Duncan always planned to be a scientist, but after his mother’s diagnosis, he switched from chemistry to neuroscience. After earning a bachelor of science degree in cell biology and genetics and a doctorate in zoology, both at the University of British Columbia in Canada, Duncan joined the Oregon Health and Science University as a postdoctoral fellow in 2018.
Under his Society fellowship, Duncan is using genetic profiling and editing to better understand damage to neurons and axons within the brain and spinal cord. Neurons are tiny cells with fibers (like cables) that allow the neurons to send information from the brain to the body and back. Damage to neurons causes progressive disability in MS.
Duncan hopes he’ll learn enough to start using a different approach to treating MS. “Anti-inflammatory therapies can be effective, but the disease still progresses. We think a more direct approach might be to understand how damage to neurons occurs and then, ideally, develop drugs to reduce the damage,” he says. Duncan expects the results of this project to serve as a roadmap for future studies that could eventually lead to new MS treatments focused on reducing damage to neurons.
Developing better imaging for earlier diagnosis
Dr. Al-Louzi’s mother was diagnosed with MS when he was 16 years old. After earning his medical degree at the University of Jordan, Dr. Al-Louzi moved to the U.S. to continue his training.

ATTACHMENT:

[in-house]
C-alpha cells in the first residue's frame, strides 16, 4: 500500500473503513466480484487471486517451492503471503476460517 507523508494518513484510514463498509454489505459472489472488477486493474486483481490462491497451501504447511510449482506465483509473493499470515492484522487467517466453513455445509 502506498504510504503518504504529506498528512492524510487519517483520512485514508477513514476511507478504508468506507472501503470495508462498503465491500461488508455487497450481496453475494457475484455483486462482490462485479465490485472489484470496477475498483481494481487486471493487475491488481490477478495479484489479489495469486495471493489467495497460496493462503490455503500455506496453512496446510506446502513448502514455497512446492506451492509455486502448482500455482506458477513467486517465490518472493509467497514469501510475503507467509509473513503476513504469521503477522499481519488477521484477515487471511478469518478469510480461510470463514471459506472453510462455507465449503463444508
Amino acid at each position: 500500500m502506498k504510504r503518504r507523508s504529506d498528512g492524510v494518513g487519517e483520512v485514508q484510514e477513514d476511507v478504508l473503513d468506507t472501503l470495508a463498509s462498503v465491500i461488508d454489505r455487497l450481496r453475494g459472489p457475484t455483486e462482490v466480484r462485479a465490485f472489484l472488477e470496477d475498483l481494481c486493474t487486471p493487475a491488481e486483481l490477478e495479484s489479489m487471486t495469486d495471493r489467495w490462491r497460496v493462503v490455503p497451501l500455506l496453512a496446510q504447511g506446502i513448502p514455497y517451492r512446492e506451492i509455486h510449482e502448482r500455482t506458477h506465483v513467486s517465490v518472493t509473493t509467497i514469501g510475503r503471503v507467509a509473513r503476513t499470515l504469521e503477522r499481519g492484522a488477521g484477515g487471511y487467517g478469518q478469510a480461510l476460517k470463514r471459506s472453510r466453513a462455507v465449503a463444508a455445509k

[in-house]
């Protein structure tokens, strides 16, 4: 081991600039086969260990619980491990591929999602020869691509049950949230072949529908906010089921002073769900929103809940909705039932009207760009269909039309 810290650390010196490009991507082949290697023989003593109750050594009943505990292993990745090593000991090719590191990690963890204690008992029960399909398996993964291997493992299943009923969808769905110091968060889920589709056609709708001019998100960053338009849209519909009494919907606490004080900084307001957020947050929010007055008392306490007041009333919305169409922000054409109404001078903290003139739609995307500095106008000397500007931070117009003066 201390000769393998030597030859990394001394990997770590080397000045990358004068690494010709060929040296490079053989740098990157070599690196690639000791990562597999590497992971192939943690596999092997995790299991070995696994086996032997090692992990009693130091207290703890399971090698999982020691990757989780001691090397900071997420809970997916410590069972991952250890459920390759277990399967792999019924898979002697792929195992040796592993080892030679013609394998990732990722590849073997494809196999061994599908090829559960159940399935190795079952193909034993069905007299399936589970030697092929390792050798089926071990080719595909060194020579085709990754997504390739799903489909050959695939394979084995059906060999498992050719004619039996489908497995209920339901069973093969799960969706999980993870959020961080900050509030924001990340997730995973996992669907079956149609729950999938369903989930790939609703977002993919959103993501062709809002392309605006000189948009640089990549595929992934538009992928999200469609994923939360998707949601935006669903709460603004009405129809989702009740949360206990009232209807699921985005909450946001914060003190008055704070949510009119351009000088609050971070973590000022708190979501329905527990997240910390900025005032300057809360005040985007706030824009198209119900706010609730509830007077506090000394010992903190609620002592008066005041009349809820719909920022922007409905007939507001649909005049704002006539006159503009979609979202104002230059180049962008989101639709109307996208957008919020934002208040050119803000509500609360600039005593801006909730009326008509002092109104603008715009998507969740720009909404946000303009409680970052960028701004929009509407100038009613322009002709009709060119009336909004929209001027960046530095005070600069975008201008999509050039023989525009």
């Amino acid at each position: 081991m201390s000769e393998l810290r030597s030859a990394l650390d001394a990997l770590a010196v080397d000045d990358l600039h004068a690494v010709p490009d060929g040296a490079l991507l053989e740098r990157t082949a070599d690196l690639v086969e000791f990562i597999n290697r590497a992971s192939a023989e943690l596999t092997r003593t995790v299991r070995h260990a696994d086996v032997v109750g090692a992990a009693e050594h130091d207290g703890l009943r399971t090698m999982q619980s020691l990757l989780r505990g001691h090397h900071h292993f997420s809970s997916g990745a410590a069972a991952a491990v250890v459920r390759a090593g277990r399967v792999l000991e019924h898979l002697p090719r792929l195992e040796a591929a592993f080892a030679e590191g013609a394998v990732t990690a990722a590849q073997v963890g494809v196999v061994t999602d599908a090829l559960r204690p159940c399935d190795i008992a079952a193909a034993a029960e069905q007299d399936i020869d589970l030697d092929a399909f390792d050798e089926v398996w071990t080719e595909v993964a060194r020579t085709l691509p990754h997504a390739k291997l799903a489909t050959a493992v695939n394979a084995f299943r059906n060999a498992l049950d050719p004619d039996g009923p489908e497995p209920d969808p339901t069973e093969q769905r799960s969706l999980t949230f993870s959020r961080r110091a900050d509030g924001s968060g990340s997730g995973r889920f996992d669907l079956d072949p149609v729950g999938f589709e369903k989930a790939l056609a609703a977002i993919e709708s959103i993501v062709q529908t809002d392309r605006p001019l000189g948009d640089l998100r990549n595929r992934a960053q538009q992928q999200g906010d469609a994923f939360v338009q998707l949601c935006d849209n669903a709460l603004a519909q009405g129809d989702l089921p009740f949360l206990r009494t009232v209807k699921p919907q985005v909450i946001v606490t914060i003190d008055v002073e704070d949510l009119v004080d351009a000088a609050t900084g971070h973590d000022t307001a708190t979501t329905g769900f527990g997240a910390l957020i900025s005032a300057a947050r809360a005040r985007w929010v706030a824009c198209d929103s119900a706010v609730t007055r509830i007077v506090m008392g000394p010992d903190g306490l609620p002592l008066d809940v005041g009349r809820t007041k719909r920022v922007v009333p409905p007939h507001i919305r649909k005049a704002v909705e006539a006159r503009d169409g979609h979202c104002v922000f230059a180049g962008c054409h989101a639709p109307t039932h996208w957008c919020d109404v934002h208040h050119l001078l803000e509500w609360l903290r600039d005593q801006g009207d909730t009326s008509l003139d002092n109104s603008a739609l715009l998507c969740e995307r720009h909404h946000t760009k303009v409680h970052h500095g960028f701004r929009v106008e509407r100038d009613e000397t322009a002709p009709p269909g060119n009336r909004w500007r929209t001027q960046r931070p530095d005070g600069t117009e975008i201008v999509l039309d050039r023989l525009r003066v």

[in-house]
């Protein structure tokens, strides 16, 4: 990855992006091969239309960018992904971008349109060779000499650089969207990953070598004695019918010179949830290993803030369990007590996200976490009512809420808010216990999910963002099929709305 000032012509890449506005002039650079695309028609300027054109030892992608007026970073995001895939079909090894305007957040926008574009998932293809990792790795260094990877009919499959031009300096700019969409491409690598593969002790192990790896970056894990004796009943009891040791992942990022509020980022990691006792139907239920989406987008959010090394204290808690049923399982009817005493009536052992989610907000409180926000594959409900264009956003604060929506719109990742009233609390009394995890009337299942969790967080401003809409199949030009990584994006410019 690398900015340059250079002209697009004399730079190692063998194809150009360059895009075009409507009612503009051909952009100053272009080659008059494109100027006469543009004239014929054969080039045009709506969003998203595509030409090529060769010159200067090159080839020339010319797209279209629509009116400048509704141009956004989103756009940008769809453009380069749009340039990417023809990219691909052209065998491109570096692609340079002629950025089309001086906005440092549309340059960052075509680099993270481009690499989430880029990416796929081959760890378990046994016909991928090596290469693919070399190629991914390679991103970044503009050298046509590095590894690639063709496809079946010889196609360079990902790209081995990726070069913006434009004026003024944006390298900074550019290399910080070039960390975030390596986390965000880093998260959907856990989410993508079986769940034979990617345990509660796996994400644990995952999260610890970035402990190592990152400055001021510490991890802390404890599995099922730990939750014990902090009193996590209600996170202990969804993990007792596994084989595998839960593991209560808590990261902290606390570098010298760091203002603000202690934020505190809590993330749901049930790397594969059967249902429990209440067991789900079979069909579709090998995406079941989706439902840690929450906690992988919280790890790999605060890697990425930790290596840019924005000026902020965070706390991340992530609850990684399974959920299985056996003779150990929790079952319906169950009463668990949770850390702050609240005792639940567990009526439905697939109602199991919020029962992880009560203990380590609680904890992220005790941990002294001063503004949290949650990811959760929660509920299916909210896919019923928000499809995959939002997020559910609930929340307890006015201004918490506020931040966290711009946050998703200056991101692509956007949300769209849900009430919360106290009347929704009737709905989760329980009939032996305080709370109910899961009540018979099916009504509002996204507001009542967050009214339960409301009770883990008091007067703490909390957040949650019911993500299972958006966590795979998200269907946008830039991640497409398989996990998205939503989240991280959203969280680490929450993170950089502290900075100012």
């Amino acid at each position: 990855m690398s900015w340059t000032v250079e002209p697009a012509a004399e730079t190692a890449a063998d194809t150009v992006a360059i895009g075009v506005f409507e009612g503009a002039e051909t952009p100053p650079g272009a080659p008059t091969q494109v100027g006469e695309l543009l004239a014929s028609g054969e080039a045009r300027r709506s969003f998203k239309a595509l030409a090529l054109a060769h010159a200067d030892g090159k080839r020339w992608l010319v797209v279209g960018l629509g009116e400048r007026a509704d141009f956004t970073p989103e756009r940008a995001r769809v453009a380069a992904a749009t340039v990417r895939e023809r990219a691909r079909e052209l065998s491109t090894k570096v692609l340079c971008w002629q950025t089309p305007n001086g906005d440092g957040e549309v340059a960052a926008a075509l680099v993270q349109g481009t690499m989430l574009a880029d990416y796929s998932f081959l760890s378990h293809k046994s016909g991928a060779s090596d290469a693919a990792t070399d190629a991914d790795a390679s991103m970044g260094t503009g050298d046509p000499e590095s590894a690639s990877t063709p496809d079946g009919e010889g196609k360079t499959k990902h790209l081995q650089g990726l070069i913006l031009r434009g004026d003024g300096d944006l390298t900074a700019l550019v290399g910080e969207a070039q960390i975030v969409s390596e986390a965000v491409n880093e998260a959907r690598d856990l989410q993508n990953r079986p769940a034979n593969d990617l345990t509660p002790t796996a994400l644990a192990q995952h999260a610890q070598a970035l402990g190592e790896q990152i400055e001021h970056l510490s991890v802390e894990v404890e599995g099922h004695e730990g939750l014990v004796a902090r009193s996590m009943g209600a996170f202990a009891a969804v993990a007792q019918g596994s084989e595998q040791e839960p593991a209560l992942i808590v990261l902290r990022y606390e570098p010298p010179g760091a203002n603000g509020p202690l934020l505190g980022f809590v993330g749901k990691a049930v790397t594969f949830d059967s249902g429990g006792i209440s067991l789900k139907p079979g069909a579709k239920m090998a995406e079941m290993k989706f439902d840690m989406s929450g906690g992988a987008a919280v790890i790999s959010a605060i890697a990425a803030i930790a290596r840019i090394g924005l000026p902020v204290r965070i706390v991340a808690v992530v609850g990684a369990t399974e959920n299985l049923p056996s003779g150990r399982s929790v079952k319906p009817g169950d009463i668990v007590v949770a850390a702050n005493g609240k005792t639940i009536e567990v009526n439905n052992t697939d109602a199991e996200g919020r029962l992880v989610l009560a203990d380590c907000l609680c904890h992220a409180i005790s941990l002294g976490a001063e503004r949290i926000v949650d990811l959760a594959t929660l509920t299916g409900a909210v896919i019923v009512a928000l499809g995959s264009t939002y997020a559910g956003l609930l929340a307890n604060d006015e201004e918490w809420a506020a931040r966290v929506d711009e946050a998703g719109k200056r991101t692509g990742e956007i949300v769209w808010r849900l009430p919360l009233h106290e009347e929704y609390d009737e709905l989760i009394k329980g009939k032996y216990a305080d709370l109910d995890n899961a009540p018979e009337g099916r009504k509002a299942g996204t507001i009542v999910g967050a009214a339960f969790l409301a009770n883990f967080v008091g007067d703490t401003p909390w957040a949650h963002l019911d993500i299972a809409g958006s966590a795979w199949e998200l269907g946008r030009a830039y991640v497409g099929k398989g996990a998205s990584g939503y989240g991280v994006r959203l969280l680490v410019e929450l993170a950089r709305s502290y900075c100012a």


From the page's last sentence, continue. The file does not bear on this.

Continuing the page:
Dr. Al-Louzi completed his internship at North Shore Medical Center and his residency in neurology at Brigham and Women’s Hospital, Massachusetts General Hospital and Harvard Medical School. He completed a Research Fellowship in neuroimmunology and MS at Johns Hopkins Hospital.
In 2018, Dr. Al-Louzi joined the National Institutes of Health as a clinical fellow in the neuroimmunology branch, which focuses on MS research. Under his Society fellowship, Dr. Al-Louzi is working on developing imaging methods that can better distinguish MS-related from non-MS-related lesions. These lesions look similar on MRIs, making it difficult to diagnose MS.
Dr. Al-Louzi is using advanced MRI imaging to study the central vein sign, a blood vessel that’s seen more often in MS lesions than in other lesions. He is studying the central vein sign in people with different types of MS and will look for the best way to capture this on MRI.
Lori De Milto is a Sicklerville, New Jersey-based freelance writer.